Last year was the worst ever for British retailers, says Sarah Butler in The Guardian. According to the British Retail Consortium and accountants KPMG, total sales slipped by 0.1% , the worst performance since they began monitoring the sector in 1995. One of the main factors behind the downturn was a 0.9% fall in sales in the “crucial” final two months of the year when many retailers make most of their money. In contrast to the high street misery, online sales rose by 2.6% in November and December.
Sales of clothing and footwear were hit particularly badly, say Andrew Atkinson and Lucy Meakin on Bloomberg. They fell by 2.3% year-on-year in the last three months, with retailers having to offer “deep discounts” to attract customers. This meant that stores from Marks & Spencer to John Lewis ended up being hit particularly hard. It’s not surprising that the retail sector is underperforming the UK market as a whole.
Still, some stores have managed to escape the carnage, as Ashley Armstrong points out in The Times. Next, as so often, impressed investors, growing sales in the final two months of the year by 5.3%. And “despite expectations of no growth”, Dixons Carphone recorded a 2% rise in electrical sales for the ten weeks to 4 January. This was mainly down to increased sales of “supersized flatscreen TVs, Dyson hairdryers and Apple AirPod headphones” during Black Friday, which Dixons managed to stretch into a two-week period. This is good news for the company, which is in the middle of a turnaround programme led by CEO Alex Baldock.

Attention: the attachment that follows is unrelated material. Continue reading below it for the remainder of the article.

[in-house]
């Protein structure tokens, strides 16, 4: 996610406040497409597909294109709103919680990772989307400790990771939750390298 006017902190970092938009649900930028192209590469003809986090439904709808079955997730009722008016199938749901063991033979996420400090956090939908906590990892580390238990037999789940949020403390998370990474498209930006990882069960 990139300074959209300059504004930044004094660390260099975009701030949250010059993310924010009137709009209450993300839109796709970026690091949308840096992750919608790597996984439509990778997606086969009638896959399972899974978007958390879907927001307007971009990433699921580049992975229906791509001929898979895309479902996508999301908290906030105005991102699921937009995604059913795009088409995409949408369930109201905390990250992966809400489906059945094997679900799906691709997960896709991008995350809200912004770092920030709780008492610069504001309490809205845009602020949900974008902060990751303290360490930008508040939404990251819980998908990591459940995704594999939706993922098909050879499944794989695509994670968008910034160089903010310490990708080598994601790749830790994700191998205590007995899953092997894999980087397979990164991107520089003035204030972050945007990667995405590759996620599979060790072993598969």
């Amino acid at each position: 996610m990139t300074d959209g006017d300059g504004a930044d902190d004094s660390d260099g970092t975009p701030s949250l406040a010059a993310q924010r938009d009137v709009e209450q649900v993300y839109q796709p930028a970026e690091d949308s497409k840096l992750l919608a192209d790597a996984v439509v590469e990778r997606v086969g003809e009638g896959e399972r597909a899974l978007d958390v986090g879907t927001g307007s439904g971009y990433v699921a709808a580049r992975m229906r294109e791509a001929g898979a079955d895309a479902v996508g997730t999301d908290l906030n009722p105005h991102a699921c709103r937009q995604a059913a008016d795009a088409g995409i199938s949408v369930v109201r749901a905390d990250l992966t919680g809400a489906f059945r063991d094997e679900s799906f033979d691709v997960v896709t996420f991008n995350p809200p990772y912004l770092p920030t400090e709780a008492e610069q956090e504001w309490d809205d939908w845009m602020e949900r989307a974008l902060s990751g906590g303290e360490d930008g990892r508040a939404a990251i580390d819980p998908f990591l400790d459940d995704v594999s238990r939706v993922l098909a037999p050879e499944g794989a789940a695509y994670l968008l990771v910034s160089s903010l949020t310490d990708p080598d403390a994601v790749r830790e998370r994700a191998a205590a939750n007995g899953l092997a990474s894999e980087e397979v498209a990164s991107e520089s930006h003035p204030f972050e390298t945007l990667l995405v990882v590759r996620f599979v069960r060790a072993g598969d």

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It’s nice to see that someone is clinging on, says James Moore in The Independent. But don’t bet on Dixons “doing much beyond walking” over the year ahead. For one thing, you have to wonder whether consumers are going to be buying smart speakers or Apple headphones in the same numbers in 2020. In any case, Dixons’ overall sales were only flat thanks to the “bottom falling out of the mobile phone market” as people grow tired of shelling out “for new handsets that aren’t that much different to last year’s models”.
Internet sales: too little, too late?
One thing that should worry traditional retailers is the “lacklustre” performance of their online operations, which were expected to “deliver significant sales growth” to compensate for shrinking physical sales, says Jonathan Eley in the Financial Times. This suggests that many of the big chains are paying the price for having moved online “too late, and with too little conviction”.
M&S saw its online sales go up by only 1.5%, much lower than the results delivered by online-only brands such as Asos (up 15%) and Boohoo (40%). Even Next’s 15% rise in online sales involved “lower-margin sales of third-party products”. While traditional retailers hope recent investment in e-commerce will “bear fruit”, the competition from online-only operators “will only get more intense”.
Matthew graduated from the University of Durham in 2004; he then gained an MSc, followed by a PhD at the London School of Economics.
He has previously written for a wide range of publications, including the Guardian and the Economist, and also helped to run a newsletter on terrorism. He has spent time at Lehman Brothers, Citigroup and the consultancy Lombard Street Research.
Matthew is the author of Superinvestors: Lessons from the greatest investors in history, published by Harriman House, which has been translated into several languages. His second book, Investing Explained: The Accessible Guide to Building an Investment Portfolio, is published by Kogan Page.
As senior writer, he writes the shares and politics & economics pages, as well as weekly Blowing It and Great Frauds in History columns He also writes a fortnightly reviews page and trading tips, as well as regular cover stories and multi-page investment focus features.
Follow Matthew on Twitter: @DrMatthewPartri
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